The three Gs: Guns, God, and gays. Those little words pack a potent political punch.
And while they rank well below the economy or terrorism on most voters’ lists, those hot-button issues have already inspired some of the most careful political contortions of the 2004 presidential campaign.
Take these examples:
Sen. John Kerry, D-Mass., went on a highly orchestrated hunting trip last October, during which he killed two pheasants, just after aiming fire at his rival Howard Dean for the former Vermont governor’s alleged fealty to the National Rifle Association.
Dean announced earlier this month that he would begin to talk more and more about his faith, even though he wasn’t “used to wearing religion on my sleeve.” (That quickly became clear, as he said his favorite New Testament book was Job and then had to correct himself since Job is in the Old Testament.)
President George W. Bush, in his State of the Union address last month, spoke out against gay marriage, without uttering the words “gay” or “homosexual,” and referred vaguely to a “constitutional process” if “activist judges” insisted on “redefining marriage.” Some conservatives came away thinking Bush had embraced a constitutional amendment banning gay unions, while others heard qualifiers and hedging.
As the presidential primary moves to Missouri and other points south and west this Tuesday, such calibrations are only likely to become more frequent, with the candidates readjusting their messages on social issues such as gun control, abortion, and gay marriage.
“Those are three of the most divisive issues in American politics today and in Missouri in particular,” said Rick Hardy, a political science professor at the University of Missouri-Columbia.
The reason, Hardy argued, is that there are two wings of the Democratic Party in Missouri – the liberal contingent in the urban centers of St. Louis and Kansas City and the pro-gun, anti-abortion segment in other parts of the state.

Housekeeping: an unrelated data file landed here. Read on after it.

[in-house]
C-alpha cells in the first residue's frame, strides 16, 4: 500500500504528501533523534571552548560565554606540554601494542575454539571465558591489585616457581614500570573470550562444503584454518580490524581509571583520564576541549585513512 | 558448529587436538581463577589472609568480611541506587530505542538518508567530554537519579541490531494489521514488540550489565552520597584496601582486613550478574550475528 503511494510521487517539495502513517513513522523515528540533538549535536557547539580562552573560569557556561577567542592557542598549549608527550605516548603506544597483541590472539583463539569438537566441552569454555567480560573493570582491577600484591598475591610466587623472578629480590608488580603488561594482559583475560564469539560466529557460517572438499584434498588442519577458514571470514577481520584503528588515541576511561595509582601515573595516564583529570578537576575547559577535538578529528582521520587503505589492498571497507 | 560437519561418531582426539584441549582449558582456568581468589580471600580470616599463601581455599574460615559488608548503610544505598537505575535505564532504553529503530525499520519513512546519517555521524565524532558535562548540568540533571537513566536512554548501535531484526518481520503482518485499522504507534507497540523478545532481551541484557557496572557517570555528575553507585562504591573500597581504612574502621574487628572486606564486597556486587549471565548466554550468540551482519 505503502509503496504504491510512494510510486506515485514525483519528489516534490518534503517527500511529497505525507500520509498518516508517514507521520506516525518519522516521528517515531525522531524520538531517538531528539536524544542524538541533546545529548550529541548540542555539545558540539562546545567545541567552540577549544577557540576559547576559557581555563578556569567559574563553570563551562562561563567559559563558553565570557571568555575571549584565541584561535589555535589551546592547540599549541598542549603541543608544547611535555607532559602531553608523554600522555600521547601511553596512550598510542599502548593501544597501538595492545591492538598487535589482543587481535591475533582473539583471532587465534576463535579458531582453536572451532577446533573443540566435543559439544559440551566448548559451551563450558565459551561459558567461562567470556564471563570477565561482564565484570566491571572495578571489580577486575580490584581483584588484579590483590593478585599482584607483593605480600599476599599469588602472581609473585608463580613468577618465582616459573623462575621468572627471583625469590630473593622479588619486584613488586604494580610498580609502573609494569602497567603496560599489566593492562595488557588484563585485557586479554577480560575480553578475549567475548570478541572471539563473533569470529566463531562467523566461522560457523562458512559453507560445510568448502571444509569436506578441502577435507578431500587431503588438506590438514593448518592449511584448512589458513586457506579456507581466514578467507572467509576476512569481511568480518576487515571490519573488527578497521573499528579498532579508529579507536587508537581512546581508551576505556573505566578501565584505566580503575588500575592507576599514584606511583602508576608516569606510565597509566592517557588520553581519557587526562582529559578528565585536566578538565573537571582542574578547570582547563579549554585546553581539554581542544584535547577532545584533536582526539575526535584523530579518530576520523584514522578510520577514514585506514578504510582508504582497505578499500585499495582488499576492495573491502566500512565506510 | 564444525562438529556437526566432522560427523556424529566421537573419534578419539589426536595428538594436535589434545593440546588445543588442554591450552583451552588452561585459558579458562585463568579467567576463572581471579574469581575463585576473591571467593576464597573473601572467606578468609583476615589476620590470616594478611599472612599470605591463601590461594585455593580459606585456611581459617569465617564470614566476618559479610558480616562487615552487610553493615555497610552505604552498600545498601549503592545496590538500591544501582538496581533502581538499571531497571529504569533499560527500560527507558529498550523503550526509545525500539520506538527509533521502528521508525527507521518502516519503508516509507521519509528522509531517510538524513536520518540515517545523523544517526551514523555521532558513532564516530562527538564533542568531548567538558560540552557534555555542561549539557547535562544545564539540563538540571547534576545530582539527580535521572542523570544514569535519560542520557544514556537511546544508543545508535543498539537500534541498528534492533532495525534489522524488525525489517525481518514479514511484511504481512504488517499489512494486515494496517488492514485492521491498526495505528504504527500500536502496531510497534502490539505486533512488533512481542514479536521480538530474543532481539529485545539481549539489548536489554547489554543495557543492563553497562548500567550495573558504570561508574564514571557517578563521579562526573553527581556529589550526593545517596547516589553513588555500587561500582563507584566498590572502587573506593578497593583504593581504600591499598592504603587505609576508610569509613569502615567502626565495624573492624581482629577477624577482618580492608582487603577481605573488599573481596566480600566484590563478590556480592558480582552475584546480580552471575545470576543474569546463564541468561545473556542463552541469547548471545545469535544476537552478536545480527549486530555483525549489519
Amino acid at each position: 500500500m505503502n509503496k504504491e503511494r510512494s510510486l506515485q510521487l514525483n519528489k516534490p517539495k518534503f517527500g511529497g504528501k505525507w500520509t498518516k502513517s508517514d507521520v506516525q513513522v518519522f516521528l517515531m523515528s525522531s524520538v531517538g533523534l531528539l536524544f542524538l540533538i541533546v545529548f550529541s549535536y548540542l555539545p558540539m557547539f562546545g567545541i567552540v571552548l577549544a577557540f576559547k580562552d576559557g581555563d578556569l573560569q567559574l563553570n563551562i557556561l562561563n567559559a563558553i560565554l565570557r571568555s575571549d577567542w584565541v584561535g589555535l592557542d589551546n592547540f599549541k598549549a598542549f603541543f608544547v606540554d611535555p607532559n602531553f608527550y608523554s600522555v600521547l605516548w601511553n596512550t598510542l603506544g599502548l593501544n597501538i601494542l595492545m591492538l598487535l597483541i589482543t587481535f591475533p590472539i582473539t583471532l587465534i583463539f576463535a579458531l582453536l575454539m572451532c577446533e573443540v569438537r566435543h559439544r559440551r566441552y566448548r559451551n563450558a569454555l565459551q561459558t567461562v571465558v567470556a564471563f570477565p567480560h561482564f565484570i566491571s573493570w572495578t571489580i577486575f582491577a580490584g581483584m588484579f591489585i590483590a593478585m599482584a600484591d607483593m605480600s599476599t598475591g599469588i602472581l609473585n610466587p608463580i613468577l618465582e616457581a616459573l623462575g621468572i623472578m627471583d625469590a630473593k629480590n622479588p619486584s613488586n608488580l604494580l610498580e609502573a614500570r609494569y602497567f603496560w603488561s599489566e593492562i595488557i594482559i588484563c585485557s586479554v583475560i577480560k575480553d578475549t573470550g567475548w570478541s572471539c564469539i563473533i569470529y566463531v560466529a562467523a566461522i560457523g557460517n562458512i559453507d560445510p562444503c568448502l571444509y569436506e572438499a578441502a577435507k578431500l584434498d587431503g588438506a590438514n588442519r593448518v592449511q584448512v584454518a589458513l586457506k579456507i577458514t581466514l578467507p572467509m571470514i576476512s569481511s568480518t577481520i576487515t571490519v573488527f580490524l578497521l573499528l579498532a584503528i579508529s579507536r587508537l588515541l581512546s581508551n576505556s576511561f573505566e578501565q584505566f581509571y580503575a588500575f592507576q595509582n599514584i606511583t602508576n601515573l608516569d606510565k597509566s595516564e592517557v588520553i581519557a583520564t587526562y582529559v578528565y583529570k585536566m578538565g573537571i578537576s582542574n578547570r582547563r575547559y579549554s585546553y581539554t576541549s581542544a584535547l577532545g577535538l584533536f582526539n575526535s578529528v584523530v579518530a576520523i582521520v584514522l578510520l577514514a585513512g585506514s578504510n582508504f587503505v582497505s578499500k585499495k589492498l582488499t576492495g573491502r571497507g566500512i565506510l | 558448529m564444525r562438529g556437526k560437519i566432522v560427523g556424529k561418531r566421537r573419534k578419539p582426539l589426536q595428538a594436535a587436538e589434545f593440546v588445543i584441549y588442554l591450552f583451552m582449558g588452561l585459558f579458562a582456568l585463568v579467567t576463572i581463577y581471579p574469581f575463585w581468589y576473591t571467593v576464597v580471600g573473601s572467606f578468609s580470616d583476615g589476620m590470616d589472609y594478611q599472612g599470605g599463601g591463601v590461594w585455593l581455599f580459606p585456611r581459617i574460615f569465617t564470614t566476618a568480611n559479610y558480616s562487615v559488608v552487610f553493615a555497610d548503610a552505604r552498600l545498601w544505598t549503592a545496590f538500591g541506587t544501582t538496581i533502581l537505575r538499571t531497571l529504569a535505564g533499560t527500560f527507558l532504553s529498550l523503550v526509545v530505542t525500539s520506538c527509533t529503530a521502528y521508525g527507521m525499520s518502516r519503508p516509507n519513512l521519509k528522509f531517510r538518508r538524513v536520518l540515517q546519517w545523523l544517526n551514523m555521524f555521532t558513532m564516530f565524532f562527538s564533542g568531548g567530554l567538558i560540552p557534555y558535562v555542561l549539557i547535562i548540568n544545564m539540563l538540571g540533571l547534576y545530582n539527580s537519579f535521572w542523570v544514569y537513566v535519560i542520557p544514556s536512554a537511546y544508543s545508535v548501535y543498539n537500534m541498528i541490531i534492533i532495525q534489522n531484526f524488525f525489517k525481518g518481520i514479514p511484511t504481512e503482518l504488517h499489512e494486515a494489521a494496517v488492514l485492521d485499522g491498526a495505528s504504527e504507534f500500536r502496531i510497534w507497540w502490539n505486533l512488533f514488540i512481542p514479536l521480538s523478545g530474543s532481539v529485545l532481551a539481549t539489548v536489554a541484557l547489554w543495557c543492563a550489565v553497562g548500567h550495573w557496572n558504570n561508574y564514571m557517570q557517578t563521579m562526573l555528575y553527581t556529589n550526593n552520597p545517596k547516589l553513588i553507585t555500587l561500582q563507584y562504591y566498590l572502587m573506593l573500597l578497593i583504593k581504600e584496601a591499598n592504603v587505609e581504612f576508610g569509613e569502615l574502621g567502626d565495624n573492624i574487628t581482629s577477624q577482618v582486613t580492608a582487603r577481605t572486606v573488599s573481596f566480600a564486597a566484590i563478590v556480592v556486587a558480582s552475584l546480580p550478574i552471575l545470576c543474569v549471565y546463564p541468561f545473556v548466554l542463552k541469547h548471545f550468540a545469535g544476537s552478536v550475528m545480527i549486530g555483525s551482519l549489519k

“They do not like anyone messing with their guns, they tend to be very pro-life, and they are very patriotic,” Hardy said of Missouri’s rural Democrats.
Dean himself has said that his party’s candidates have too often faltered in southern and western states because of “guns, God, and gays.”
And while the Democratic contenders have so far only engaged in minor scuffles on these sensitive subjects, there’s little question they will become full-blown battlefronts when the general election begins – even if the candidates themselves would prefer to keep them below the radar.
Indeed, Stanley Greenberg, a top Democratic pollster, suggested at a political forum on Friday that the only way for Democrats to win over those voters would be to “change the subject” away from the three Gs and convince them that the election should be about something else.
The issue that seems to carry the great political peril, and that has opened the biggest policy gap, among the Democratic contenders so far has been gay marriage.
It has been increasingly in the public eye in the wake of a ruling last November by the Massachusetts Supreme Court, which declared unconstitutional a state ban on same-sex marriages, prompting a political scramble in the Democratic field and at the Bush White House.
Al Sharpton and Rep. Dennis Kucinich, D-Ohio, have both said they favor allowing gays to marry. “That’s like asking do I support black marriage or white marriage,” Sharpton said at a debate last summer.
But the major Democratic candidates, including Kerry, Dean, and Sen. John Edwards, D-N.C., have espoused a fine line on the question. They oppose gay marriage but support civil unions, a step short of marriage that still grants homosexuals certain legal rights.
With polls showing that a majority of Republicans – as well as a large swath of Democrats – oppose both gay marriage and civil unions, Republicans clearly hope to use the issue to their advantage.